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Making Smoke Pole Memories
The final deer season for firearms will be December 26th through January 5th is known as the Alternative Method Season. For those still bow hunting, they will have until January 15th. I am old enough to remember when the Alternative Method Season was known as the black powder season, but that is a whole other story. More traditional muzzle loading hunters enjoy stepping back in time to use a rifle similar to what their great great-granddad used. And then there are those who use modern inline muzzleloaders. I pitch my tent in both camps, since I have taken deer with a traditional Hawkin, as well as a CVA Wolf inline muzzleloader. I have some very good memories from both guns and that is why I don’t draw some imaginary hard fast line in the sand.
Years ago I belonged to a muzzle loading club that was 100% traditional, rifles only. Thanks to a friend my Thompson Center Hawkin was converted to take on a more traditional look. This included buckhorn sites, the blue barrel was browned, and the stock was adorned with trade tacks. It changed the look of the gun drastically and it still looks cool. If you do all that work the next step is to make meat. The Hawkin came in .45 caliber which was completely my idea as I wanted a caliber that would not blow up a squirrel yet still be adequate for whitetail deer. I was wrong. It still overpowered small game and although I have taken four deer with it I had to do a little tracking on three of the deer. But they were all good memories. Since we are talking about memories let me share the story.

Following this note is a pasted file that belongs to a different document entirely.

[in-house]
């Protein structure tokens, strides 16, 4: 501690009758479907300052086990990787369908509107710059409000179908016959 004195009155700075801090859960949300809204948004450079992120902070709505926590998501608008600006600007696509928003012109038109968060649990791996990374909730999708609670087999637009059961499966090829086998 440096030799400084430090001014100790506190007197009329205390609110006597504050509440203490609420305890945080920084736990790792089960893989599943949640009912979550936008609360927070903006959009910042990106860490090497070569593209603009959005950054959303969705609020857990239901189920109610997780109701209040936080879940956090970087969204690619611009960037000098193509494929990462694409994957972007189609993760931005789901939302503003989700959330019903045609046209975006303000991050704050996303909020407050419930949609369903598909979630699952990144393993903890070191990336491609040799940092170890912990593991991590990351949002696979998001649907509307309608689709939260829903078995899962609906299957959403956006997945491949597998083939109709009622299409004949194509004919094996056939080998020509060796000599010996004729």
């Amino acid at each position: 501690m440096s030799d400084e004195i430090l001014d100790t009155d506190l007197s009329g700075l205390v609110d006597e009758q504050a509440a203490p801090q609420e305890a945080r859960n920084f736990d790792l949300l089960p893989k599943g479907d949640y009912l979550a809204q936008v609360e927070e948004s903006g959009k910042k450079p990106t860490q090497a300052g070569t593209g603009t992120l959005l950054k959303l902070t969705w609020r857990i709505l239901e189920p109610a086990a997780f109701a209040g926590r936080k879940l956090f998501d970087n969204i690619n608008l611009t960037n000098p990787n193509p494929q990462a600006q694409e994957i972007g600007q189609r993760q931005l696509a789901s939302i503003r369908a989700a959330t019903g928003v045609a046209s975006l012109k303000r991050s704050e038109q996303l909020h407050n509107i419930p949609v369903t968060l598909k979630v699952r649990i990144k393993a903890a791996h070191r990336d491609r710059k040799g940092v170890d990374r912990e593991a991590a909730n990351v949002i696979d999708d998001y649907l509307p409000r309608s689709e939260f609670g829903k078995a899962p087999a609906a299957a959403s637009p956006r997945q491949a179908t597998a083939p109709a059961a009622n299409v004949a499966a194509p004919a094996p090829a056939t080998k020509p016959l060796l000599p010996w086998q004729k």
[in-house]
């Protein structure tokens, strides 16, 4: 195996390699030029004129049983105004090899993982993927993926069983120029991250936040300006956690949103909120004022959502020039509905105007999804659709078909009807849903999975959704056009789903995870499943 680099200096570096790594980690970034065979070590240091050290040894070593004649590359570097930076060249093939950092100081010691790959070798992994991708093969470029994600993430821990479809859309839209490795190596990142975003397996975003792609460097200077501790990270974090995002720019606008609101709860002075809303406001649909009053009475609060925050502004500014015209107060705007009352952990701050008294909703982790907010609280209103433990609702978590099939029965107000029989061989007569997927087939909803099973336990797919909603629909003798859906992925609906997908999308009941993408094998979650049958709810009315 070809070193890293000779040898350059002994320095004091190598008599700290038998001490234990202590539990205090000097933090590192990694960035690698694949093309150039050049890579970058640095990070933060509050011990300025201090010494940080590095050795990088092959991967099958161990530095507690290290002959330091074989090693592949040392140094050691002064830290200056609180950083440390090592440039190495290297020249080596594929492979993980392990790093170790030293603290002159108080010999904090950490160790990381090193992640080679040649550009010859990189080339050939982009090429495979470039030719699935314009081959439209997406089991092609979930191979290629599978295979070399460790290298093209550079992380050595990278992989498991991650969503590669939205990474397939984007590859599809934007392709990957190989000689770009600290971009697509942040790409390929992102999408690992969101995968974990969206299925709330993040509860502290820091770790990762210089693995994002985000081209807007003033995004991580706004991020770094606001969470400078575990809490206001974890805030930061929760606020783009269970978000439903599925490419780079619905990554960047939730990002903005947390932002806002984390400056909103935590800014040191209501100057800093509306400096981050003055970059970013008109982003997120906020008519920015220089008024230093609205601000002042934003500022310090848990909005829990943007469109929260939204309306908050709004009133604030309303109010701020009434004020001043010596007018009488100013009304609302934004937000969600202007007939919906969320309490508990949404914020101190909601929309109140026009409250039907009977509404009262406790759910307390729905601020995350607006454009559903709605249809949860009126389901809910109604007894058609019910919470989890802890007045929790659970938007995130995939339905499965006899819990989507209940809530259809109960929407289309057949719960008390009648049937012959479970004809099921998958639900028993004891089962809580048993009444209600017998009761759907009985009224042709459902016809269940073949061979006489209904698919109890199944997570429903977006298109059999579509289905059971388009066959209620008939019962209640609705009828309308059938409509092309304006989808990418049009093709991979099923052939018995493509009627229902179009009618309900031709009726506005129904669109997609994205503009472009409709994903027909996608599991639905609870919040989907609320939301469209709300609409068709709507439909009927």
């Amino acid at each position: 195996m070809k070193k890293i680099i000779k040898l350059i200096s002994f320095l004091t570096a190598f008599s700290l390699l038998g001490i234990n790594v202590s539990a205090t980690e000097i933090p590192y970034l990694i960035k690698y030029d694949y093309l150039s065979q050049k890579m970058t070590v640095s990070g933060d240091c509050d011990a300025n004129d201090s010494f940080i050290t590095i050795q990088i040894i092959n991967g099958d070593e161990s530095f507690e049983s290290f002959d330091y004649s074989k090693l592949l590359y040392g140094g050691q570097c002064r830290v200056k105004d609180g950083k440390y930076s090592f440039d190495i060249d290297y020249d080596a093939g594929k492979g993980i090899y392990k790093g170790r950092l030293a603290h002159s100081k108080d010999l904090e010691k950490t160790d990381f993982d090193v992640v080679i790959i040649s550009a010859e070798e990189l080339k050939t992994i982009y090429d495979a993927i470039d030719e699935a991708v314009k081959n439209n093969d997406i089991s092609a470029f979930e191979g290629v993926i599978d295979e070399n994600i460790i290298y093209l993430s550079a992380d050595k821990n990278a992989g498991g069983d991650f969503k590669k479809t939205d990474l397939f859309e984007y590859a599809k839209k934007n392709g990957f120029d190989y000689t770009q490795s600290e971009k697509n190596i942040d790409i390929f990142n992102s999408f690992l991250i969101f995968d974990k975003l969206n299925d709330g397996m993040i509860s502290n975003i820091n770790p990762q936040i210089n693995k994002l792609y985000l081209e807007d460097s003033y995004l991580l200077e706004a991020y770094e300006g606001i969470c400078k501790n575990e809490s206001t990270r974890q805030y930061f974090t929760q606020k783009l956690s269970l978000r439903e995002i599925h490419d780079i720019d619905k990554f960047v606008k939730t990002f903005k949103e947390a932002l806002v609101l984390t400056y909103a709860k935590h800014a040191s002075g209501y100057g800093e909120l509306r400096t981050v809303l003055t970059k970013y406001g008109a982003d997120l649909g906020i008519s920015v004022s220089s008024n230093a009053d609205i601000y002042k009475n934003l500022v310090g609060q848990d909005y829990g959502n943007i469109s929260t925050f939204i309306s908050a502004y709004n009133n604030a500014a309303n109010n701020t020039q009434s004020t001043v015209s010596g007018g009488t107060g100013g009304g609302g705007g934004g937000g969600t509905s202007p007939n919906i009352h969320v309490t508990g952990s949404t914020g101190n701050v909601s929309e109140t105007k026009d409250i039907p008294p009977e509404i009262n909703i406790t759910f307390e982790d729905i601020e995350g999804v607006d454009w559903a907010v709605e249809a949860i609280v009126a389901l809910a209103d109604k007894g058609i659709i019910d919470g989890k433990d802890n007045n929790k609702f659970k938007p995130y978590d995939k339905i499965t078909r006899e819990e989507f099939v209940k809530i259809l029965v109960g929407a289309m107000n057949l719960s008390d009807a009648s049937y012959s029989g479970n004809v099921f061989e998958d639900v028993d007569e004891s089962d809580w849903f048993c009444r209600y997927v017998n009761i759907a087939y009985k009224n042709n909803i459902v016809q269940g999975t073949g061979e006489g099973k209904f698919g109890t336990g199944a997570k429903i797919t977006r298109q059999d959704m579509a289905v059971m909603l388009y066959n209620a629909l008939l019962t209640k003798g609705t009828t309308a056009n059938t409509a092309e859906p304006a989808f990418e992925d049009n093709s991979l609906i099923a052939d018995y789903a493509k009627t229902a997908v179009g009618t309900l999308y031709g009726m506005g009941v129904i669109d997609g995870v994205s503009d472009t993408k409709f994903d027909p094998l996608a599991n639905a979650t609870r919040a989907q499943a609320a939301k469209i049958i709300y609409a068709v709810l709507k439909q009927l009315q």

I worked through lunch and left work two hours early to have time to hunt in the evening. After changing my clothes prior to entering the timber I either looked like a woodsman or someone at Woodstock. I had a brown pair of drop front pants with a large shirt, and a pair of moccasins. The moccasins were not the traditional low cut heavy leather footwear instead they were laced up to my knee with fringe around the top. They looked like something that meathead would wear on “All in the Family” so Archie could complain about them, but that is what I had. In my belt, I had a tomahawk, as well as a handmade small knife. Of course with regret, but with safety in mind I put on my orange vest and hat.
Walking along a ridge top, I came out upon an opening and could see a small valley below me. Along the dry creek bed perhaps forty to fifty yards below me I could see some rubs, as well as at least one scrape. A tree provided the perfect back rest, so that is where I spent the remainder of the afternoon. My wait would not be a long one as perhaps 45 minutes into the hunt and looking to the north I saw a nice 8 pointer walking along the dry creek bed. It was perhaps 70 yards from me, but closing fast. The seconds flew as I cocked the hammer and slowly raised the rifle. When the buck was almost directly below me I pulled the set trigger and let the sights settle on the buck. I had told myself that rather than risk a tracking job I would have my Thompson Center Maxi ball hit the edge of his shoulder to hopefully put him right down. Either I didn’t account for his walking or for my nerves. I pulled the trigger and the buck disappeared behind a veil of smoke. Just as soon as he disappeared he came out from behind the smoke and was running. The buck made a small circle and the farther he ran the lower he got. When he finally crashed he was within feet of where he had been when I shot. While the bullet did not take out the shoulder as it was a little too far back, it did take out his lungs. It remains to this day one of my top whitetail memories.